As a fan of adventure games, when a new title releases I take notice. Immediately when see A Knights Quest, I though the colorful visuals looked charming and cute. The gameplay looked reminiscent of Zelda. Colorful world, zany characters, I was filled with excitement and ready for a new journey. While it didn’t quite manage to live up to that initial reaction, A Knights Quest did grow on me.
The story starts off simple enough with Rusty, a young looking man who seems rife for a life of adventure. While exploring an early on location, things don’t go quite as planned and accidently unlocks a larger threat. Soon everyone in the town is talking about it and Rusty does what anyone would, tries to fix the problem he helped created.
After the initial intro, players are shown the hub world and map that leads to other locations. The main idea here is Rusty has to gain the help of three spirits in order to stop the world ending problem he started. It’s a basic premise and one that is just enough to keep the story going.
When traversing the world, Rusty can jump, wall run, and engage in combat and puzzles much like other games in the adventure genre. Here everything looks extremely colorful and designed with some great aesthetics that remind me of other games in the genre. Nothing stands out particularly original but nothing here is offensive either. It fits into the more family friendly genre and it ripe for all ages.
While Rusty explores further he unlocks more spirit abilities like the ability to cast wind or turn into a snowball. These add into the puzzle elements that players will experience in each location. Sometimes the simplest solution is the one hardest to see and I had a few moments just like that here.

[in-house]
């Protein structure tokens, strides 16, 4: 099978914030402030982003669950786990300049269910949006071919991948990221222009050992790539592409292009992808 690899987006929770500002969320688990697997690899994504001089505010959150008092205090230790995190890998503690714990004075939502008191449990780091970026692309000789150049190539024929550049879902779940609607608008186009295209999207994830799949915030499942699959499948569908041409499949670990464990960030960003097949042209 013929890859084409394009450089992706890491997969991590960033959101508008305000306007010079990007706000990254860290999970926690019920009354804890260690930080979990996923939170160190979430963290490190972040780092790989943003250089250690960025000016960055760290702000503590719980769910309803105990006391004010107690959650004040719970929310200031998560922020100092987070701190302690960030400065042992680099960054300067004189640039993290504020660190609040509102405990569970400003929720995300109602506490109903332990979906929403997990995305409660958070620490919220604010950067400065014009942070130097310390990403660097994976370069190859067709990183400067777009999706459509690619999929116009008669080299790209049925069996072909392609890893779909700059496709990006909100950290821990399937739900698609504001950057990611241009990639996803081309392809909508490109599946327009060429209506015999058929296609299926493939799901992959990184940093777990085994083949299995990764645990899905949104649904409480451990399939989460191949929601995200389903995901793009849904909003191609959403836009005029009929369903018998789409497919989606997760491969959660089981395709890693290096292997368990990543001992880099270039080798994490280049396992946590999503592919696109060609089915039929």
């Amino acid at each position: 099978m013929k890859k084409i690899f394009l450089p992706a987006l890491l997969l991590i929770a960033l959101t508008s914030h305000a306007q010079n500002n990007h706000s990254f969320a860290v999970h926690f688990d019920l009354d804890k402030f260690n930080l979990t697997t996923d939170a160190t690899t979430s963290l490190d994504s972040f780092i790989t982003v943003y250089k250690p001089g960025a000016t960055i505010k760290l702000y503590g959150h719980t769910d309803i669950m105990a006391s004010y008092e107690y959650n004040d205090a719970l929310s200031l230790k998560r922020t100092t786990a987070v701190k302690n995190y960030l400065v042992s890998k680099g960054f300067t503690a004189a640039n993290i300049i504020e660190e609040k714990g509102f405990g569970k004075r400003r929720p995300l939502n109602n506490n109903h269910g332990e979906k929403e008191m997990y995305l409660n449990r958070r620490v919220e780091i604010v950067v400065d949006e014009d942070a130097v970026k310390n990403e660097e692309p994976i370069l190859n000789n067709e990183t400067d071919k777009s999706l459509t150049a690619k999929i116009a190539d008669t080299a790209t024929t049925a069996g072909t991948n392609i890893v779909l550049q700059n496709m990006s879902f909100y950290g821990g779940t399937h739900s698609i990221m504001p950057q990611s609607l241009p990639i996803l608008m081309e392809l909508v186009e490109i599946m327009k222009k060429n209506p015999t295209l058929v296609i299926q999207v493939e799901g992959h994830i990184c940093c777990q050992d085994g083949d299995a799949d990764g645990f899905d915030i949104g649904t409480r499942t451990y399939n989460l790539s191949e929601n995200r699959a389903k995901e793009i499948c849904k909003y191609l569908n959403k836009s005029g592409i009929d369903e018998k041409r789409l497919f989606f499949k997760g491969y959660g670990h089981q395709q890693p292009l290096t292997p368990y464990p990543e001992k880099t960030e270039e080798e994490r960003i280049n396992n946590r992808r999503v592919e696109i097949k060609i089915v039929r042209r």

Combat and platforming are two of the biggest elements in A Knights Quest and it’s a mixed bag here. Exploration and platforming is rather well done. Rusty feels a bit weighty but also the physics involved with the jumping mechanics feel good. I never felt like the game was on auto pilot with its jumping elements. The wall running is fun if a bit simple. The rail sliding is also another fun but used element taking from other games. Still, I came away having fun with that portion.
Combat on the other hand was a huge mixed bag. It features a lock on system much like prior 3D Zelda games and the actions for combat are decent enough. Rolling, blocking, and attacking. It’s the attacking that just feels extremely weightless and non-reactionary. The hits feel artificial and almost as if not hitting anything when swinging. It’s the biggest misstep of the entire game and with so much combat being a focus, it hurts the feel overall.
A Knights Quest started off a bit rough for me and I thought perhaps my expectations were set a bit too high after having watched the trailers. Luckily over time, the best elements of its world, exploration, and it stellar music won me over. The combat is so close to feeling good, but just can’t quite get there. Overall I’d still recommend fans of this genre to check it out. A Knight’s Quest has a great adventure in store, only missing the mark just barely.
A pre-release Switch eShop code was provided by the publisher for review purposes